HCP has recently expanded its data capacity, bringing on MEL Specialists in Ethiopia and Ghana, and working closely with MEL staff at partner institutions in Nepal and Bhutan.

HCP MEL Manager Nick recently hosted a virtual training session with this wider team to kick off a number of new initiatives. The team discussed changes to data governance and management, the importance of maintaining patient privacy, a revamped patient consent process, new data collection protocols, and strategies to ensure data quality. The team is focused on testing a global data standard for cataract surgeries, and on rolling out uniform data collection practices at outreach events around the world.

The MEL staff meets once a month to plan data collection, troubleshoot challenges, celebrate successes, and lessons learned. By aligning our data collection processes between partner institutions in many countries, we are able to generate high quality data which allows us to identify and share best practices throughout our partner network. Lessons learned in one country can help partners elsewhere, so opening up dialogue between our partners is an important way that HCP supports improved training and health outcomes for the communities we serve.


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In addition to celebrating our 25th year, a true highlight of 2020 was a milestone we reached together with scores of implementing partners around the world - surpassing 1 million surgeries! From our beginnings in the Himalayas to restoring sight in more than 20 countries, we are so grateful to you and all of our friends whose compassion made 1 million sight-restoring surgeries possible.

We remain committed to the work we started 25 years ago - caring for those most in need, no matter how remote and regardless a person’s ability to pay. Nothing could better capture that ethos than Tilganga’s CEO and master trainer, Dr. Reeta Gurung’s trip to Saipal in far western Nepal to treat 511 patients in December, providing 56 sight-restoring surgeries and distributing 380 pairs of glasses. Many in the village had never received eye care and spent years in darkness.

The interruption of global pandemic and the adjustments our programs has been significant - sourcing critical PPE, providing education and support to our network of partners, and right-sizing our outreach cataract campaigns to reflect the Covid-constraints. Fortunately we have been able to continue with our infrastructure and provision of critical equipment & consumables.

We kept pace with a number of essential capital projects to support local sustainability - including launching the Bahir Dar Specialty Eye Center in Ethiopia, supporting Tilganga’s operating theatre expansion in Nepal, and equipping a long-time partner and eye center in northern India.

Without a doubt, 2020 provided highs and lows, setbacks and successes, challenge and triumph. While Covid-19 had a profound impact on our world and our efforts to eradicate needless blindness in areas that need it most, it did not stop our work. In fact, Covid-19 has meant the need for eye care is all the more urgent.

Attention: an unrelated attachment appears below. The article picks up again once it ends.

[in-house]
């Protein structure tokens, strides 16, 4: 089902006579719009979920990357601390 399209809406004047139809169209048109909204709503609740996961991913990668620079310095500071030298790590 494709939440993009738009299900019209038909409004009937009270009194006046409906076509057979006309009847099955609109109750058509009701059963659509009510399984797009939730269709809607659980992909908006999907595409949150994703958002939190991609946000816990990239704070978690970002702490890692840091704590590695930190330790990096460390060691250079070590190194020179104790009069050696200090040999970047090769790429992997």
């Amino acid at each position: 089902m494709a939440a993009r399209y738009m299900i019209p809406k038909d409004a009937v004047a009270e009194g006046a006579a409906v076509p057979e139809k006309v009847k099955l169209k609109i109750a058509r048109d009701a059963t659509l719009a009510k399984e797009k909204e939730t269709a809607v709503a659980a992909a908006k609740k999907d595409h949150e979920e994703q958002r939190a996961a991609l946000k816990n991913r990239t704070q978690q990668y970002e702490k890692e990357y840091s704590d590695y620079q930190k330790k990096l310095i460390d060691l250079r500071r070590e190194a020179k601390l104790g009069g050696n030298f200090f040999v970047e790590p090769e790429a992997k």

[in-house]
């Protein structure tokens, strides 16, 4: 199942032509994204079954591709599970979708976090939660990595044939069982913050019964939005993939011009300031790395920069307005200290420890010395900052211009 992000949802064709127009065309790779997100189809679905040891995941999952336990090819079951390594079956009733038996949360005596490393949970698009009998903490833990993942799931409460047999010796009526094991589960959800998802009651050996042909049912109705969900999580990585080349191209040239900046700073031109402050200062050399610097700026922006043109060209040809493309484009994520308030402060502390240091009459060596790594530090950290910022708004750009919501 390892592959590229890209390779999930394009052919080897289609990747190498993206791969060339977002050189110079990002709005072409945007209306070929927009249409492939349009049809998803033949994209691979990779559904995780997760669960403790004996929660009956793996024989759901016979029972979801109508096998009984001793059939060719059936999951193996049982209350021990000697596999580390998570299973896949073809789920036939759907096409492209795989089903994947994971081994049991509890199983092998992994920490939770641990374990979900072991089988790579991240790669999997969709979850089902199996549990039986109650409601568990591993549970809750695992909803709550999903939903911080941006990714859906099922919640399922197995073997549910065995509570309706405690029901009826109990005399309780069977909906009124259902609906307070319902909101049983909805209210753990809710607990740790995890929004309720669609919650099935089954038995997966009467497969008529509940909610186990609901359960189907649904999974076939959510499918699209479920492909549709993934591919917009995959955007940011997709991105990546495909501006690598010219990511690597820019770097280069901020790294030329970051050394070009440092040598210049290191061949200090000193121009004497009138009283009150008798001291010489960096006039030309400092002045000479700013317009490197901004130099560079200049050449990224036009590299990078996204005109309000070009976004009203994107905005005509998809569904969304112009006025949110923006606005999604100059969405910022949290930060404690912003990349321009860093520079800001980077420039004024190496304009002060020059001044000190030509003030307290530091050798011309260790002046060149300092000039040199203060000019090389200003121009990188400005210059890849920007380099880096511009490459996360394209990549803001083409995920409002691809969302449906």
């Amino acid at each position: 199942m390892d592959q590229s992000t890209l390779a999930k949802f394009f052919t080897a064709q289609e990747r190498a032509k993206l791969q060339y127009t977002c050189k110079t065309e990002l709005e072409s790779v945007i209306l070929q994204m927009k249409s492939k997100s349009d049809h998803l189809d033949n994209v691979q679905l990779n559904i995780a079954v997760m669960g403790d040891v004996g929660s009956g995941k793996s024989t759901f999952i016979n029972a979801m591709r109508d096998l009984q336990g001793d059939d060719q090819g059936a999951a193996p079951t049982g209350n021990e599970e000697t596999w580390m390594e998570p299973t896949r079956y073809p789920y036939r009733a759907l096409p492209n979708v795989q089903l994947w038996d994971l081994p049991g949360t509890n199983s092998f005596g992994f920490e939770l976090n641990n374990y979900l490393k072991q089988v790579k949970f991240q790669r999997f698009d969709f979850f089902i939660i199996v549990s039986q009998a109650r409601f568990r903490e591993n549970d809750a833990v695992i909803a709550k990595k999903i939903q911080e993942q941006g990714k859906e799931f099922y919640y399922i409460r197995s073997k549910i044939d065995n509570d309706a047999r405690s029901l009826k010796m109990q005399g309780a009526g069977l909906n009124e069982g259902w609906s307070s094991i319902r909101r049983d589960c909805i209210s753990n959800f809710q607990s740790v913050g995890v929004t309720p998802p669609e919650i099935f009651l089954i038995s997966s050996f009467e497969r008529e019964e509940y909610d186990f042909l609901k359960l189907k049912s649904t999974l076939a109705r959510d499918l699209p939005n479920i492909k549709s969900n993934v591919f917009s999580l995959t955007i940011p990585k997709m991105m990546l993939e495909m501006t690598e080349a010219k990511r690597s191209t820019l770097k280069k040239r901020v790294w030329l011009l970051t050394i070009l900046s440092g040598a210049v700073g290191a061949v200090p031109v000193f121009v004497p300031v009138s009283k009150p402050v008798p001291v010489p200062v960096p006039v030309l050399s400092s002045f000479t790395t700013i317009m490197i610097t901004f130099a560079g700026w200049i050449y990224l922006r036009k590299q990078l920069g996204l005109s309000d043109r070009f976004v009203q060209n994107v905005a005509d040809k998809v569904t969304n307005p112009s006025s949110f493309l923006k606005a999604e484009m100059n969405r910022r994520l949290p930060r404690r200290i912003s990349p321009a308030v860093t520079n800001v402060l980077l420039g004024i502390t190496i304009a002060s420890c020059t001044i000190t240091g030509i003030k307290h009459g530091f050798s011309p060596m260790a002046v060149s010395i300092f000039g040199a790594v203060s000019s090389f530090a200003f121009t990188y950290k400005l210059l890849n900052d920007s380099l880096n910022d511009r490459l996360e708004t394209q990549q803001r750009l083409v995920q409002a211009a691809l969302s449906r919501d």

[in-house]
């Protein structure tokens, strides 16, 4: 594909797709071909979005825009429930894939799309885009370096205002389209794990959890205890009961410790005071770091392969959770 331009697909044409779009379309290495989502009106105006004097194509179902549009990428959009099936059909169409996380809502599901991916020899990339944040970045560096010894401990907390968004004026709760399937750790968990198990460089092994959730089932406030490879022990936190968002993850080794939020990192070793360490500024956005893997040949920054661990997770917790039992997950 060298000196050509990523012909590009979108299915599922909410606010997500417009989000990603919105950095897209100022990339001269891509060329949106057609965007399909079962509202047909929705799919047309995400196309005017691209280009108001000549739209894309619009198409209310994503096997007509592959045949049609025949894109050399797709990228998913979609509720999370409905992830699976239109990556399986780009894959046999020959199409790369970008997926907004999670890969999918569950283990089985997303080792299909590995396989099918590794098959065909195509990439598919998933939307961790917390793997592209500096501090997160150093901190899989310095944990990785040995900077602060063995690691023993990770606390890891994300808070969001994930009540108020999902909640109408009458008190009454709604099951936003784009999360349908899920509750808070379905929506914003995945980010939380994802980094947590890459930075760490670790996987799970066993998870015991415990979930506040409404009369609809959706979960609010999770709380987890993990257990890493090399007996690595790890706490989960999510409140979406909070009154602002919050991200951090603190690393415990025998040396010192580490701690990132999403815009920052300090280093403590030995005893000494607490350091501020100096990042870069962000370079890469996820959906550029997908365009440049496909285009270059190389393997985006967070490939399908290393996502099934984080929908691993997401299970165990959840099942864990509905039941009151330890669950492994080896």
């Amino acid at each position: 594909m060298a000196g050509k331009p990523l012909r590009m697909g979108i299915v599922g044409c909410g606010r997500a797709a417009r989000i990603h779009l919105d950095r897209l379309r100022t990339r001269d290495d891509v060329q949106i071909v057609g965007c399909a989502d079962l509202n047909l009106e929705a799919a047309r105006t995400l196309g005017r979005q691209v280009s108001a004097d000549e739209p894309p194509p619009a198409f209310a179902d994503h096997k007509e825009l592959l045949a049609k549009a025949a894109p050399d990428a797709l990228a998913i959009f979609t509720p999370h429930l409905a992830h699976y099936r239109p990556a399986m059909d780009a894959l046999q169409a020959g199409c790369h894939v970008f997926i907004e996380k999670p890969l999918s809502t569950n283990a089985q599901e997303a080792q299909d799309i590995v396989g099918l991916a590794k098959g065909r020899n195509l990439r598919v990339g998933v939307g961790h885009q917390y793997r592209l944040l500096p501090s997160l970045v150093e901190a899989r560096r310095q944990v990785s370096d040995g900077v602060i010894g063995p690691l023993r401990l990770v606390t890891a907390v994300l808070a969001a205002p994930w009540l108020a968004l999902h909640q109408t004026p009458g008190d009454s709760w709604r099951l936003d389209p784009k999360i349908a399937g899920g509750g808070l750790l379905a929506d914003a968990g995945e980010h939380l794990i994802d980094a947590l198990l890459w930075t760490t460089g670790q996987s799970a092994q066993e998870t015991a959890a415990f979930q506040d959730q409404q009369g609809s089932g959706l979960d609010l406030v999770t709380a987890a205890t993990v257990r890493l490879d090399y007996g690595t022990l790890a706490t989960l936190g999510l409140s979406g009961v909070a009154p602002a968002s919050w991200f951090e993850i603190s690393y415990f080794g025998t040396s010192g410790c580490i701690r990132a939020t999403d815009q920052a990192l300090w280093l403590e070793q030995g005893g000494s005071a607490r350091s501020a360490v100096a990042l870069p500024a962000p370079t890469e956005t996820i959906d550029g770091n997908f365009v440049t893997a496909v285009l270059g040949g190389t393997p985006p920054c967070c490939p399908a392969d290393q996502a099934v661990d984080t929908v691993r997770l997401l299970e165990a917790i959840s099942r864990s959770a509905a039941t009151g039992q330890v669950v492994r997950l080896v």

Finally, it would be hard to top New York Times columnist Nicholas Kristof’s characterization of our work, in his November 22nd column, “I’ve seen many humanitarian interventions all over the world, and there’s almost nothing so cheap, rapid and transformative as cataract surgery. It feels biblical, as the blind see again — and recover their lives.”

We enter 2021 as committed to delivering life changing eye care to some of the world’s most vulnerable populations than ever before. Thank you for your support. 


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Scanning the surrounding mountains with newly-unbandaged eyes Pyaru Bohora, a 77-year-old patient exclaimed, “Oh, it’s morning! I can see now!” Her happiness could be felt rising like the warmth given off by the morning sun. Pyaru, a resident from Bajhang, was under the expert care of Dr. Reeta Gurung, CEO of Tilganga Institute of Ophthalmology.



The Rural Municipality of Saipal is home to less than 3,000, and eye-related problems affect 25% of the population, mainly due to unavailability of services. Many of the patients have gone 10 to 12 years without any treatment.


Pyaru, who had been silent before having her sight restored, remarked, “There are so many people around. How do I recognize all these people dressed in red, black, and yellow dresses? Where are they from?”


Dr. Gurung pointed toward a teenage boy and asked Pyaru if she recognized him. Pyaru looked at him for a moment before replying that she did not. Someone from the crowd then indicated that the young boy is Pyaru’s grandson who had carried her to the camp.


“Birendra, you have grown so big,” said the grateful grandmother, unable to hold back the tears of joy that rolled down her face. Pyaru’s grandson was very small a decade ago when she lost her sight.


People at the outreach were moved as Pyaru blessed Dr. Gurung for restoring her sight so late in her life.


“You brought me back from the grave and showed me light. I wish you a very long life,” she said. “I have no money. If I had some, I would offer it to you.” Dr. Gurung’s eyes teared upon hearing the kind words from Pyaru.


Nearby, a 60-year-old patient sang and danced to celebrate the restoration of her eyesight after five years of darkness. Another patient, a 55-year-old from Dhuli commented that, “It feels like someone has opened doors during sunrise. My world has become bright now...I feel motivated to live longer.”


During the two-day outreach in October, 56 patients received sight-restoring cataract surgery. In addition, 380 pairs of glasses were distributed. A total of 643 patients were screened to determine if surgical intervention or glasses could improve their vision at the event organized by Geta Eye Hospital and District Hospital, Bajhang.

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Organization Information

Himalayan Cataract Project, Inc.

Location: Waterbury, VT - USA
Facebook: Facebook Page
Twitter: @CureBlindness
Project Leader:
Colleen Beamish
Waterbury, VT United States
$88,953 raised of $100,000 goal
1,073 donations
$11,047 to go